Building » Wetherby – St Joseph

Wetherby – St Joseph

Westgate, Wetherby, West Yorkshire

A fine modern church of 1986, with furnishings designed by the architect Vincente Stienlet and the sculptor Fenwick Lawson. Centralised worship space, the design and furnishing replete with symbolism. The church is grafted onto an earlier church by Edward Simpson (now the parish hall) and is sensitively designed to fit within the centre of the Wetherby Conservation Area.

During the nineteenth century the small number of Catholic families in Wetherby attended the private chapel at nearby Stockeld Park. Peter Middleton had planned to build a chapel in the town but instead concentrated on endowing the church of St Mary Immaculate at Sicklinghall (qv). In 1872 a chapel was opened over the coach house at Pelham House, in Scott Lane, Wetherby. The congregation increased greatly during this period due primarily to Irish immigration, and in 1881 it was decided to build a new church. The land was donated by Mr Joseph Hirst and the foundation stone laid late in 1881. The church was built by Edward Simpson of Bradford at a cost of £1,200 and opened by Bishop Cornthwaite in 1882. The first priest was Fr Ryan, who by 1929 had cleared the church’s debt of £800. The presbytery was purchased in 1939.

In 1972 the mother parish of Sicklinghall was amalgamated with St Joseph’s. In 1984 planning approval was obtained to build a new church on the site between the old church and the presbytery. The south gable of the existing church was underpinned and substantial internal improvements carried out to the presbytery, including underpinning. The new church was designed by architect Vincente Stienlet and was opened and dedicated on 11 October 1986. The building won the Leeds Award for Architecture in 1987.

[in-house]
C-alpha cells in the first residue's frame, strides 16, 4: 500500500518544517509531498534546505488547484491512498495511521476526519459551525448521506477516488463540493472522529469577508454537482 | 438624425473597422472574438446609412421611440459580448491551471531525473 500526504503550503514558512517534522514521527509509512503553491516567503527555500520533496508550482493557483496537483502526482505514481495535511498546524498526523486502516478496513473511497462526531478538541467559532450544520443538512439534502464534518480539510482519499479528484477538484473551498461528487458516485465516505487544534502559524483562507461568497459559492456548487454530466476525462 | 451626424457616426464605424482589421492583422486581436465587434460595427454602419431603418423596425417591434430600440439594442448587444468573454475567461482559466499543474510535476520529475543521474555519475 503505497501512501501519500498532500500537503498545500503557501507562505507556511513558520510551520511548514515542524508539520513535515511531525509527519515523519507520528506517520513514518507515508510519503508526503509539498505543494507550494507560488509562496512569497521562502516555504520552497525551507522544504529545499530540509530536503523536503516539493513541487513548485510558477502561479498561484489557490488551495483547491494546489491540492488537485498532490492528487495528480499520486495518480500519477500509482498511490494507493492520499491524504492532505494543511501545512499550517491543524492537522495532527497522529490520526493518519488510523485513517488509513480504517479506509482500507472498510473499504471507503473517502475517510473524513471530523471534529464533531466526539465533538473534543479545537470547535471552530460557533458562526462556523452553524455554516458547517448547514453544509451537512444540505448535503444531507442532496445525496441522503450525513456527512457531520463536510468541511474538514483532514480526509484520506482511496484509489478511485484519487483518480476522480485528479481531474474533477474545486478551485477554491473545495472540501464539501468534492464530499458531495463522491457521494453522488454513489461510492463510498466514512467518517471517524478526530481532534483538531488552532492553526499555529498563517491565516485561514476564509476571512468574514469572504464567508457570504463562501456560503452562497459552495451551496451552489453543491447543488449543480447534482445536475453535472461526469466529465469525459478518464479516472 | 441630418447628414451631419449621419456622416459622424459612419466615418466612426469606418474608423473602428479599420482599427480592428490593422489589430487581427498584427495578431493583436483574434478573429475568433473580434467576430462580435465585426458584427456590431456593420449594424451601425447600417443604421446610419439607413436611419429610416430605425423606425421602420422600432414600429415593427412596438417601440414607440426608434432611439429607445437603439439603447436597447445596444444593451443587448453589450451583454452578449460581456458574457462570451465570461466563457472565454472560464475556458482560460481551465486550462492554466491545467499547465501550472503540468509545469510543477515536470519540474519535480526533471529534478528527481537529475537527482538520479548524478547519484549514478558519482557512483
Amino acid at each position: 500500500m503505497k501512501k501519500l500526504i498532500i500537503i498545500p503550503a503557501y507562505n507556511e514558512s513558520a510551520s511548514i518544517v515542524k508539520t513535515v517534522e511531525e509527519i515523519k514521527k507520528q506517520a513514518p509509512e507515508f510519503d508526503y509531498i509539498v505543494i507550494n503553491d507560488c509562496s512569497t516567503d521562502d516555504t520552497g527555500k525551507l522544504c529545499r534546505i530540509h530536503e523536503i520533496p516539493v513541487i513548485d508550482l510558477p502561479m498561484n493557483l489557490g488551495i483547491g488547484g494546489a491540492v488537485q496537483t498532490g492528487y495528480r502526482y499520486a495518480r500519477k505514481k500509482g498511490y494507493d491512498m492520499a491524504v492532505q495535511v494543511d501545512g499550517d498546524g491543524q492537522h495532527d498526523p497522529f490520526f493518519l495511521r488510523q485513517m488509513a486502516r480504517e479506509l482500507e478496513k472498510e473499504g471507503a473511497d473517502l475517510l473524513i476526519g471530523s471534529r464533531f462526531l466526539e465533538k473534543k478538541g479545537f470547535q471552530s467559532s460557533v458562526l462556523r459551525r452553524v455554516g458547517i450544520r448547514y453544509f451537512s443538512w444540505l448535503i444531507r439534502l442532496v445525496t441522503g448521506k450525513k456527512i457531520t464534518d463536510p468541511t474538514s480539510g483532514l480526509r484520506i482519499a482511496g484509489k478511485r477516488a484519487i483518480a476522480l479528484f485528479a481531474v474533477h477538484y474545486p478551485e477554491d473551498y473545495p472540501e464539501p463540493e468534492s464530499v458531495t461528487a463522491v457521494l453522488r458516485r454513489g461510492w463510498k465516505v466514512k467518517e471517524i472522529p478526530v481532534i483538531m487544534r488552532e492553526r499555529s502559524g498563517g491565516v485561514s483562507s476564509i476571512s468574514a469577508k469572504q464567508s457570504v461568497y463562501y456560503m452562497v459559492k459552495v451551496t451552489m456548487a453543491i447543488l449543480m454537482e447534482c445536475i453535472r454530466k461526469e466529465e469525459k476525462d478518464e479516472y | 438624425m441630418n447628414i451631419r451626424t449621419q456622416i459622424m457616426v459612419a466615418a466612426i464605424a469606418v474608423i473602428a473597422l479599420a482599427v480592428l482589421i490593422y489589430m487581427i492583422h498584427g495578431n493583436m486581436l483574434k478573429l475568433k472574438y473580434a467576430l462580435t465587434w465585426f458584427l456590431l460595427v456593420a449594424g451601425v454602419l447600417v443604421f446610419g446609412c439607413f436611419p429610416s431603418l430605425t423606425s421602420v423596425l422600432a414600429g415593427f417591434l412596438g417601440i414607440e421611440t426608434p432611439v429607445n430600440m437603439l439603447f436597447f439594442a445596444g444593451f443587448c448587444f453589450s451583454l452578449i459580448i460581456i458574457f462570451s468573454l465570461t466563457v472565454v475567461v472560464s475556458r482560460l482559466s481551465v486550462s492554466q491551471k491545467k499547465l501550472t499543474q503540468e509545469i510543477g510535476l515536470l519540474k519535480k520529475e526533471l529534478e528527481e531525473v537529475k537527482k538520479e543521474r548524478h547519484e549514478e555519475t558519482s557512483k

The exterior of the church is built of a natural buff-coloured sandstone with a Welsh blue slate roof and leadwork. The main elevation on Westgate has a sweeping slate roof which forms an entrance canopy over the front doors which is itself surmounted by a gable, topped with a galvanised steel cross. Within the gable is set a lozenge-shaped window.

The main doors enter into a full-height narthex, with a closed curved concrete staircase giving access to the balcony. Built to the shape of the irregular site, the church interior was conceived by Stienlet to represent an open-plan large tent. It has a brown carpet symbolising the soil and calico painted walls to represent the fabric of the tent structure. Upon entering, the structure is evident, with a central column with a spread of steel branch roof supports suggesting a tree of life. The ‘trunk’ is clad in green and white granite tiles laid in a fan pattern which represents a spring of water rising from the font at the base of the column. The circular font bowl is carved in polished black Burlington slate by Brian Johnson, with the sunken floor of York stone. A diamond-shaped area of glazing is set into the roof above the baptistery. From the baptistery in a line due east lies the sanctuary, a raised semi-circular area to the rear side wall bounded by two brick-edged steps up to the altar. The altar is of Dunhouse stone, the shape of the mensa reflecting the plan of the church, the base of cast concrete. The tabernacle, by the Welsh sculptor Philip Catfield, was originally placed to the right of the altar but has since been relocated to the left. The roof over the sanctuary is broken, Stienlet says, “…as if a tent awning were lifted at the edge to let natural light fall on the Altar and Tabernacle…”. The side light highlights the elmwood crucifix, carved by Fenwick Lawson and placed on a concrete beam. The expressionistic Stations of the Cross are also by Lawson. The Lady Shrine contains a mosaic by Lawson with an alabaster statue of Our Lady.  The elm and ash pews were designed by the architect. The first floor balcony is dominated by the Celebration Window, designed and painted by Gerard Lawson, depicting at its base the Dales landscape, with the River Wharfe and the crossing of roads at Wetherby which combine to form Christ’s name PX. The centre of the window evokes a monstrance combining yellows and clear glass.

Amended by AHP 22.01.2021

Heritage Details

Architect: Vincente Stienlet

Original Date: 1986

Conservation Area: Yes

Listed Grade: Not Listed